Taking the form of a panel discussion, Instant Gra-TV-Cation will dive into the world of streaming. The panel will look at viewing habits and our growing obsession with TV to discuss why our watchlists might be too full. And given the rise in actors crossing over from the big screen to the small screen, just where do we draw the line between film and TV? This online showcase will feature a panel discussion which will launch on the BFI YouTube channel on October 14th.
The panel will be made up of Lisa Kerrigan, Senior Curator of Television at the BFI National Archive, Oliver Lyttelton, screenwriter and creator of Cheaters (2022) and Wedding Season (2022), and Hanna Flint, film critic and author of Strong Female Character. The panel will be hosted by LFF’s Series & Episodic Programmer, Rowan Woods.
Instant Gra-TV-Cation promises to be an excellent event and a great way to enjoy the wonders of London Film Festival not only from your own home, but also for free. You can find out more about the event here.
Aftersun | Movie Review | Cannes Film Festival
Every year at the Cannes Film Festival, there are one or two titles that catch fire and become the talk-of-the-croisette. Ruben Östlund’s raucous Palme d’Or-winning Triangle of Sadness made the most audible amount of noise this year (justifiably so). However, another film was on the tip of everybody’s lips and became a must-see sensation; Aftersun. The feature debut of Scottish filmmaker Charlotte Wells screened as part of the director’s fortnight section and is the little-indie-movie-that-could of not just this year’s Cannes Film Festival but of all of 2022. This special film has captured the hearts of all those who have seen it and will continue to do so for years to come. It’s why we keep coming back to the cinema: to discover exciting new voices and be completely absorbed in a story.
What’s remarkable about Aftersun (besides this being the debut of Wells) is how unremarkable and yet utterly captivating the story is. Set in the nineties, the plot follows a young single dad named Calum (Paul Mescal) who takes his spright 11-year-old daughter Sophie (breakout newcomer Frankie Corio) on a summer holiday to Turkey – and that’s pretty much it. For a film that lacks very little dramatic tension or conflict, Wells keeps you firmly and emotionally engaged throughout the breezy 95-minute runtime.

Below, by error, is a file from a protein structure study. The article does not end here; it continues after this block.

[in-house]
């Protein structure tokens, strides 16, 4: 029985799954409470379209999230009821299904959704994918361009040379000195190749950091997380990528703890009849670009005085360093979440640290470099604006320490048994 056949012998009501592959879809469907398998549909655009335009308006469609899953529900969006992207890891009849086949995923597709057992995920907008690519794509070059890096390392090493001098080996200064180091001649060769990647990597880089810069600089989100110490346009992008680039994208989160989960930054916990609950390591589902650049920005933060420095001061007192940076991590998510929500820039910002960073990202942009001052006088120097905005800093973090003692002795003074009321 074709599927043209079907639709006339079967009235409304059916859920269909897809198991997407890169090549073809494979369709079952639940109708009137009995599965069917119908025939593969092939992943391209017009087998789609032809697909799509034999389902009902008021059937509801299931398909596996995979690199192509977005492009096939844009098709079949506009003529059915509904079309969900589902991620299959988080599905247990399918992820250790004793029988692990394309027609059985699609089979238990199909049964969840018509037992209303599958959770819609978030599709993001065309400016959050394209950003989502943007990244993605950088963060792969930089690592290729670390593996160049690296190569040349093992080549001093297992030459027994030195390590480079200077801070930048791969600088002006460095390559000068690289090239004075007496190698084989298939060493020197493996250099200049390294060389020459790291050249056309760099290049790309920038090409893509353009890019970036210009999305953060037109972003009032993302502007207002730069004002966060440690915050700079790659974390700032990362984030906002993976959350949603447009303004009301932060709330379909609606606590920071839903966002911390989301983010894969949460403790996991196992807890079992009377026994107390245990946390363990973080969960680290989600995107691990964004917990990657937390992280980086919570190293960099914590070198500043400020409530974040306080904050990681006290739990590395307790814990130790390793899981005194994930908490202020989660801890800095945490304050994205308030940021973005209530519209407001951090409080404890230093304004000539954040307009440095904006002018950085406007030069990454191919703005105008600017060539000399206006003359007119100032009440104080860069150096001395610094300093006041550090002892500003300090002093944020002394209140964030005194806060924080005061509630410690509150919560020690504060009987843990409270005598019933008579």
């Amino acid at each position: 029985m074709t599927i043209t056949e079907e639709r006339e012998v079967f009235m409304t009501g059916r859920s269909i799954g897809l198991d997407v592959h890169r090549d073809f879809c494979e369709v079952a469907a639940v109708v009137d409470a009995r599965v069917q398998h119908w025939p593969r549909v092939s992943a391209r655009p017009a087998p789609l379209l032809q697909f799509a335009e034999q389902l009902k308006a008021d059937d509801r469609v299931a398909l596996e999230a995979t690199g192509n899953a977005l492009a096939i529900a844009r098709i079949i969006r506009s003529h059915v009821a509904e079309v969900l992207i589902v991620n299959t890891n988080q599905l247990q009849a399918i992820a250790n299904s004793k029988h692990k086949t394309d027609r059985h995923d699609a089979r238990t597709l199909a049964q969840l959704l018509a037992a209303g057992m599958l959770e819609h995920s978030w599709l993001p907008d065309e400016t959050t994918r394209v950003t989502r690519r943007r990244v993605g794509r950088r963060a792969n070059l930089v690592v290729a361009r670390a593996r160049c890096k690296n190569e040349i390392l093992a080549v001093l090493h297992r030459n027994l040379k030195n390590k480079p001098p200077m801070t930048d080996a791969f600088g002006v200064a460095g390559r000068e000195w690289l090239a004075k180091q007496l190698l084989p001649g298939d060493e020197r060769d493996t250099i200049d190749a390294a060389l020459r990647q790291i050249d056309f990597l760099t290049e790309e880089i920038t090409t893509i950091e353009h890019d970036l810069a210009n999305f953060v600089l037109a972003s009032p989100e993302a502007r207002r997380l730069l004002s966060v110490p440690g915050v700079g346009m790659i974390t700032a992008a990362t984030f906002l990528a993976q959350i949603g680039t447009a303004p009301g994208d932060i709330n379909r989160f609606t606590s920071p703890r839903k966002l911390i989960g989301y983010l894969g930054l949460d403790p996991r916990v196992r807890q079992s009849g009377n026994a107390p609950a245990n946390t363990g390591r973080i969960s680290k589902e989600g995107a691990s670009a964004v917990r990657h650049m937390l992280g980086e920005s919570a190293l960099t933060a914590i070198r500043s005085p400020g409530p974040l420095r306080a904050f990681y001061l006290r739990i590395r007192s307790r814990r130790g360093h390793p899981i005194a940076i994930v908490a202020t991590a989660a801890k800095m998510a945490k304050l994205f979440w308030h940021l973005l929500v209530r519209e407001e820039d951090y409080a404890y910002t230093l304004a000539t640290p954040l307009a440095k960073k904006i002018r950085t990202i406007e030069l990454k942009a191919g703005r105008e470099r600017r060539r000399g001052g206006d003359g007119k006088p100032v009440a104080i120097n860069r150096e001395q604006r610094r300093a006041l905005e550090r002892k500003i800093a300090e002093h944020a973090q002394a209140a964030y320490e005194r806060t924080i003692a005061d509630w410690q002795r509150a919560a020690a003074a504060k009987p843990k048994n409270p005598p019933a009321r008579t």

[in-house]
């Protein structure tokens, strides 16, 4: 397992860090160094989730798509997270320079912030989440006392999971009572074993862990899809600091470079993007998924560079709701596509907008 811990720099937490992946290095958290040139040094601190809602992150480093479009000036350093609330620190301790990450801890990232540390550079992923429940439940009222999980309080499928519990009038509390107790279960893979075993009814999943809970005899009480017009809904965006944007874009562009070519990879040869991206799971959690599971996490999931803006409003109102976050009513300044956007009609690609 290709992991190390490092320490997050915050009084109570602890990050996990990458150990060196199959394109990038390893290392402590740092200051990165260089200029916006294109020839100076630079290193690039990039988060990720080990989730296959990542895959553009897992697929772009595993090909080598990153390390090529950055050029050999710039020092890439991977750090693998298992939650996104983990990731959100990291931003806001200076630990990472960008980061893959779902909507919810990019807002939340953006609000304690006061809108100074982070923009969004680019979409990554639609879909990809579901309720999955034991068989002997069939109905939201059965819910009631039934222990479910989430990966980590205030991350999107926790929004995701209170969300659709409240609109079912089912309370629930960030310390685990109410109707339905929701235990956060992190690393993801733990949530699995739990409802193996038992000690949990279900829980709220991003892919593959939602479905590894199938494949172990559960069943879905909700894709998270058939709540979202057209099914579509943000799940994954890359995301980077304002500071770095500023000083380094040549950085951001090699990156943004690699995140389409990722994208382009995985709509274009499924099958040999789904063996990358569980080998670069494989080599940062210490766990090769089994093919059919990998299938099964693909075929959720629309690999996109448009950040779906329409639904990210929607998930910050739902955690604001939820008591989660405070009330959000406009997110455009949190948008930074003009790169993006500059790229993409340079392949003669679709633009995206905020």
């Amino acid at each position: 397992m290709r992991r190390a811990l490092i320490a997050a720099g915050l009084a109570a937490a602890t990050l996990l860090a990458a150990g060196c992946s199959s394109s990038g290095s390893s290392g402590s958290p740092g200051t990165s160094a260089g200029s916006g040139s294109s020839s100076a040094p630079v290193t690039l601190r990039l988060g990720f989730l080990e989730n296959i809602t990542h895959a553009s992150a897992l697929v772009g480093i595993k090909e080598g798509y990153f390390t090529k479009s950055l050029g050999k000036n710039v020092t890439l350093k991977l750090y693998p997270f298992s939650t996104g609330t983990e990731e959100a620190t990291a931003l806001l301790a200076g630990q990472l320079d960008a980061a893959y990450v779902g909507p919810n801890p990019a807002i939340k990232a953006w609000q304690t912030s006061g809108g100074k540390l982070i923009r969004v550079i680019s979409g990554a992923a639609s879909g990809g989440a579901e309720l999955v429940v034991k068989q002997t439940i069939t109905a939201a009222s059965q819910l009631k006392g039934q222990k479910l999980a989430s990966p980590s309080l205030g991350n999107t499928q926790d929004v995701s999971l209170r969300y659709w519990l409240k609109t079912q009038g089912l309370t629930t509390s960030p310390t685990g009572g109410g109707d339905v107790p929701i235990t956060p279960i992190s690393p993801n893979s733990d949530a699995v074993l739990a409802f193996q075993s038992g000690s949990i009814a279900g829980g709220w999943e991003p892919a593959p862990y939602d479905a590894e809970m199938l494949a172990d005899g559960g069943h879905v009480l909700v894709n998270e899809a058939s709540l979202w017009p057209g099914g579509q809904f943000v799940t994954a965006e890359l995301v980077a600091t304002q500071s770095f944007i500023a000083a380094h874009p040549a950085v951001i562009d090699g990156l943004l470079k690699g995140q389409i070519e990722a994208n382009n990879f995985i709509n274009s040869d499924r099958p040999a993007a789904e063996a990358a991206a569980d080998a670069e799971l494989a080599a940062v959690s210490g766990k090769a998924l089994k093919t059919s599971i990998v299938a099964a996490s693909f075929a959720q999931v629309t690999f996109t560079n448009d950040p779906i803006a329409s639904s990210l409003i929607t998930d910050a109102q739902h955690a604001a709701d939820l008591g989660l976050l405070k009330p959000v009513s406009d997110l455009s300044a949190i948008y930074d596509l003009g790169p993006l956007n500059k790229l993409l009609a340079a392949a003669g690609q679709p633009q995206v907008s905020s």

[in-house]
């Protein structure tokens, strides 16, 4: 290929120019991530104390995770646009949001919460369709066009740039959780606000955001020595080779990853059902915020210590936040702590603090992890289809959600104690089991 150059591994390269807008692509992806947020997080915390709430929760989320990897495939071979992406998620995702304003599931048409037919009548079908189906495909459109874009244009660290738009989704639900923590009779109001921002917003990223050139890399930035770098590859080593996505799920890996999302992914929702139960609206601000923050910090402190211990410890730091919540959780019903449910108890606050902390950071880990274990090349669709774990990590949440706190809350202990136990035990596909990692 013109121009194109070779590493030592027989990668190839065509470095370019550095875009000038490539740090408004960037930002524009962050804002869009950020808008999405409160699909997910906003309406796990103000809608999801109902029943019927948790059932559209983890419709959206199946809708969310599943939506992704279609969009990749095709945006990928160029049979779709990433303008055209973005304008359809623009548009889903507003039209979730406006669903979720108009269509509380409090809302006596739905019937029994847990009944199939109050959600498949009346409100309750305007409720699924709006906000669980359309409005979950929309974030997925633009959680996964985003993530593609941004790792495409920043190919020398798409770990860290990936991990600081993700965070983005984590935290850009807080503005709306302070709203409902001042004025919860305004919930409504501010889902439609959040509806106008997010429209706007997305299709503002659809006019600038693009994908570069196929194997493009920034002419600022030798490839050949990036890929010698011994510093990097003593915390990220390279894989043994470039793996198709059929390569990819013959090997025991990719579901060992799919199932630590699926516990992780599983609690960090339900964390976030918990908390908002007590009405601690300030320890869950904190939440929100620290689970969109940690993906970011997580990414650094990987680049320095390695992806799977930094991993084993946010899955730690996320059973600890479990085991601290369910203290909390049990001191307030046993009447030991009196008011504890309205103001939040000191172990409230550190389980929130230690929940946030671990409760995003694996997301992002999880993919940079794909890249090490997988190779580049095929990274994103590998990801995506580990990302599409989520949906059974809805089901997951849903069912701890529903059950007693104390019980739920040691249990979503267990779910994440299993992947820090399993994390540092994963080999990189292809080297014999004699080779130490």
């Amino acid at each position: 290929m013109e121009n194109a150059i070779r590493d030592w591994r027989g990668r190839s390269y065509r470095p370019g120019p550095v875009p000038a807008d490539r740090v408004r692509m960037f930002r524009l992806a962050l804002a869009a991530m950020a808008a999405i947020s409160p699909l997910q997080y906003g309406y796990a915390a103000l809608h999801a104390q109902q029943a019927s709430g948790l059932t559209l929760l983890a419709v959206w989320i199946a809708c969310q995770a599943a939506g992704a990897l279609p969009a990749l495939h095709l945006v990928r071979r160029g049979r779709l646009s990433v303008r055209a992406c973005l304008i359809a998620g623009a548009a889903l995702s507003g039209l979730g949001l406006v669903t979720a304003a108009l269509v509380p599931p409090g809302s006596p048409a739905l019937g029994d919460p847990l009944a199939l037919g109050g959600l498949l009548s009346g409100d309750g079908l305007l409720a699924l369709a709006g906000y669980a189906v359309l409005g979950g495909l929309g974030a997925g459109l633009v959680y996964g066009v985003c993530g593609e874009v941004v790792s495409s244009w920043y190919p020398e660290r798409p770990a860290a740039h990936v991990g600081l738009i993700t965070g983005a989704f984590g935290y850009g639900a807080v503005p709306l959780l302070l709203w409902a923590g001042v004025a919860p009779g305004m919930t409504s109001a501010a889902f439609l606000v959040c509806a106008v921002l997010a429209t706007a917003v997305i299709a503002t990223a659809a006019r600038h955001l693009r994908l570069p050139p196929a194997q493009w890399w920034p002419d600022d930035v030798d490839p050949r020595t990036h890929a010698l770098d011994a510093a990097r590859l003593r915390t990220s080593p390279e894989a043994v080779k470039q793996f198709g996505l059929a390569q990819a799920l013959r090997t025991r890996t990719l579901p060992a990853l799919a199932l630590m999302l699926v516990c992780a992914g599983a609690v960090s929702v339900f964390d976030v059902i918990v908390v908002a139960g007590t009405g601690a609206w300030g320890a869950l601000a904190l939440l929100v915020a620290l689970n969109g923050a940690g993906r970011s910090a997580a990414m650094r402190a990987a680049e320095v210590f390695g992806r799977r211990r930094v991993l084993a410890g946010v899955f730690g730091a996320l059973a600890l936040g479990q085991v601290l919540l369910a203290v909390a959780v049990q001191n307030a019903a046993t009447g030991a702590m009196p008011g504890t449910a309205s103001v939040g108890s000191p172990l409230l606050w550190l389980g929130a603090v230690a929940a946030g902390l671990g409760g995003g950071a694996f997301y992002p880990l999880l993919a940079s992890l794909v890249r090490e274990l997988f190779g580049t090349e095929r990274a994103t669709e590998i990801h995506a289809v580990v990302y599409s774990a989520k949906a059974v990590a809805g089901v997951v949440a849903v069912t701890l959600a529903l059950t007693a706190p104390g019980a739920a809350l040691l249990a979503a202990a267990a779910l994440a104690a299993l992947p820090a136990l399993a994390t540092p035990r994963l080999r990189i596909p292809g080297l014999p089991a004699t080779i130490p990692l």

Sometimes, the little films about everything and nothing ring true the hardest and leave audiences the most moved. Stories that aren’t particularly flashy but manage to capture the beauty within the mundane little moments of life. Aftersun is one of those movies that will leave you weeping in your seat and wanting to call your parents after you’re done. Drawing from her own experiences with her father, Wells explores the dynamics of this paternal relationship without ever resorting to clichéd domestic squabbling that you’d typically expect from a premise like this. Thanks to her honest script and the marvelous performances from her two actors, it is joyful simply watching this father and daughter duo hanging out on vacation, discussing life, romance, drugs, hopes, and dreams with such candor.
Wells crafts a dignified two-person character study that is heartwarming but tinged with sadness. Her screenplay perfectly balances the two perspectives of the relationship allowing you to empathize with both characters. Sophie represents the bliss of youth as well the excitement of pending independence. At the same time, Calum represents the melancholy of youth-gone-by. Given the relatively small age gap between the two of them, Calum is often mistaken for Sophie’s older brother. While Sophie is clearly the light of his life, the drawback to becoming a father so young is that Calum sacrificed most of his own adolescence in the process. In a very touching scene that sees father and daughter sharing one single bedspread, Calum laments to his daughter that life didn’t exactly turn out the way he wanted, but we can see he wouldn’t have it any other way. It’s an absolute lightning-in-a-bottle pairing of actors, quality writing, and beautiful direction. The chemistry they share and the magic they create you can’t fake or teach.
Mescal’s ability to show internal hardship and regret with such subtlety is the reason why he is fast becoming one of the most sought-after talents of his generation. He’s had a tremendous few years with meaty projects such as Normal People, The Lost Daughter and his other hard-hitting drama to premiere at Cannes this year; God’s Creatures. Meanwhile, Frankie Corio is a revelation as Sophie. She effortlessly commands the screen with an emotional maturity well beyond her years. You would not know this was her first time in front of the camera from watching her performance. Memorize her name now, as this girl is undoubtedly destined for stardom.